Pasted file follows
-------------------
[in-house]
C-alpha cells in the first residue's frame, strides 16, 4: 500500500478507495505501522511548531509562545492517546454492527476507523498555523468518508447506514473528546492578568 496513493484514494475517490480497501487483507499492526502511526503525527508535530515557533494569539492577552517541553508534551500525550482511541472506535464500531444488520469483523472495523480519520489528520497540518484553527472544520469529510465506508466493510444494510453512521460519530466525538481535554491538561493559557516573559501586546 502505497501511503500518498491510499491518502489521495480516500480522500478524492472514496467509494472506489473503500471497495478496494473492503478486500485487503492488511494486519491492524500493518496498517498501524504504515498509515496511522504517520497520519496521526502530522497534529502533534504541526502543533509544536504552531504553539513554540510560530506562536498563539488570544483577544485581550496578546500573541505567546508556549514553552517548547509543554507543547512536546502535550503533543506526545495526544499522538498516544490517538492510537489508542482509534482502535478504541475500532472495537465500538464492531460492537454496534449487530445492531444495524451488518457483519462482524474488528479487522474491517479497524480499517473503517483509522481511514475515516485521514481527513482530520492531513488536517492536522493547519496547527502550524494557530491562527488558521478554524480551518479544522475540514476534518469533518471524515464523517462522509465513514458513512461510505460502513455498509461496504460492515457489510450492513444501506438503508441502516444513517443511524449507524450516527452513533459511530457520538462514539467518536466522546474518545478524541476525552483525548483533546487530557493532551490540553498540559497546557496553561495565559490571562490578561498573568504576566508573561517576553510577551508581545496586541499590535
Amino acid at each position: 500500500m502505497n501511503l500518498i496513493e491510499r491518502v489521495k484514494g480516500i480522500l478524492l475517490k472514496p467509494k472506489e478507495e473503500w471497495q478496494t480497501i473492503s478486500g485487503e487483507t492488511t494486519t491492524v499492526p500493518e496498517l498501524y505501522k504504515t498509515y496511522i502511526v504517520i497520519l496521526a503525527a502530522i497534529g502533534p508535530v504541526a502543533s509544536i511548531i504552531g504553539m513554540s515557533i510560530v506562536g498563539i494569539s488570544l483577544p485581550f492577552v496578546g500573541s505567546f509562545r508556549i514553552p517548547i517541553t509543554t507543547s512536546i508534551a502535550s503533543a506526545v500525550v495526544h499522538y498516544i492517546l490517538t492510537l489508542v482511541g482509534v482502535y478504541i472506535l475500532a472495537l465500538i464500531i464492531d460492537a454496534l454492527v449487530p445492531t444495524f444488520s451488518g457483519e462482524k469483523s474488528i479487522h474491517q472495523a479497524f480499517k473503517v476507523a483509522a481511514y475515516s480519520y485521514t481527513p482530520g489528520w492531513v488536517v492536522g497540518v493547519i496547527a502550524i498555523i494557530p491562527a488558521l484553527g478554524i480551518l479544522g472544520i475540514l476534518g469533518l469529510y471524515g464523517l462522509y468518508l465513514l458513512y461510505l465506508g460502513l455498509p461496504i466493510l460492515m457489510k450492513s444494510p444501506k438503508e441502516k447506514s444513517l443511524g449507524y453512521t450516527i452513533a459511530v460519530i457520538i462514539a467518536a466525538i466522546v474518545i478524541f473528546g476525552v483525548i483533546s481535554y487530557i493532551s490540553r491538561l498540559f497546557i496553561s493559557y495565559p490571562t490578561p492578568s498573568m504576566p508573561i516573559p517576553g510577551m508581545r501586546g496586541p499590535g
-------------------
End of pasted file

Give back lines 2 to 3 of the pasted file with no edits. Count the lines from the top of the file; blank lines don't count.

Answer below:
C-alpha cells in the first residue's frame, strides 16, 4: 500500500478507495505501522511548531509562545492517546454492527476507523498555523468518508447506514473528546492578568 496513493484514494475517490480497501487483507499492526502511526503525527508535530515557533494569539492577552517541553508534551500525550482511541472506535464500531444488520469483523472495523480519520489528520497540518484553527472544520469529510465506508466493510444494510453512521460519530466525538481535554491538561493559557516573559501586546 502505497501511503500518498491510499491518502489521495480516500480522500478524492472514496467509494472506489473503500471497495478496494473492503478486500485487503492488511494486519491492524500493518496498517498501524504504515498509515496511522504517520497520519496521526502530522497534529502533534504541526502543533509544536504552531504553539513554540510560530506562536498563539488570544483577544485581550496578546500573541505567546508556549514553552517548547509543554507543547512536546502535550503533543506526545495526544499522538498516544490517538492510537489508542482509534482502535478504541475500532472495537465500538464492531460492537454496534449487530445492531444495524451488518457483519462482524474488528479487522474491517479497524480499517473503517483509522481511514475515516485521514481527513482530520492531513488536517492536522493547519496547527502550524494557530491562527488558521478554524480551518479544522475540514476534518469533518471524515464523517462522509465513514458513512461510505460502513455498509461496504460492515457489510450492513444501506438503508441502516444513517443511524449507524450516527452513533459511530457520538462514539467518536466522546474518545478524541476525552483525548483533546487530557493532551490540553498540559497546557496553561495565559490571562490578561498573568504576566508573561517576553510577551508581545496586541499590535
Amino acid at each position: 500500500m502505497n501511503l500518498i496513493e491510499r491518502v489521495k484514494g480516500i480522500l478524492l475517490k472514496p467509494k472506489e478507495e473503500w471497495q478496494t480497501i473492503s478486500g485487503e487483507t492488511t494486519t491492524v499492526p500493518e496498517l498501524y505501522k504504515t498509515y496511522i502511526v504517520i497520519l496521526a503525527a502530522i497534529g502533534p508535530v504541526a502543533s509544536i511548531i504552531g504553539m513554540s515557533i510560530v506562536g498563539i494569539s488570544l483577544p485581550f492577552v496578546g500573541s505567546f509562545r508556549i514553552p517548547i517541553t509543554t507543547s512536546i508534551a502535550s503533543a506526545v500525550v495526544h499522538y498516544i492517546l490517538t492510537l489508542v482511541g482509534v482502535y478504541i472506535l475500532a472495537l465500538i464500531i464492531d460492537a454496534l454492527v449487530p445492531t444495524f444488520s451488518g457483519e462482524k469483523s474488528i479487522h474491517q472495523a479497524f480499517k473503517v476507523a483509522a481511514y475515516s480519520y485521514t481527513p482530520g489528520w492531513v488536517v492536522g497540518v493547519i496547527a502550524i498555523i494557530p491562527a488558521l484553527g478554524i480551518l479544522g472544520i475540514l476534518g469533518l469529510y471524515g464523517l462522509y468518508l465513514l458513512y461510505l465506508g460502513l455498509p461496504i466493510l460492515m457489510k450492513s444494510p444501506k438503508e441502516k447506514s444513517l443511524g449507524y453512521t450516527i452513533a459511530v460519530i457520538i462514539a467518536a466525538i466522546v474518545i478524541f473528546g476525552v483525548i483533546s481535554y487530557i493532551s490540553r491538561l498540559f497546557i496553561s493559557y495565559p490571562t490578561p492578568s498573568m504576566p508573561i516573559p517576553g510577551m508581545r501586546g496586541p499590535g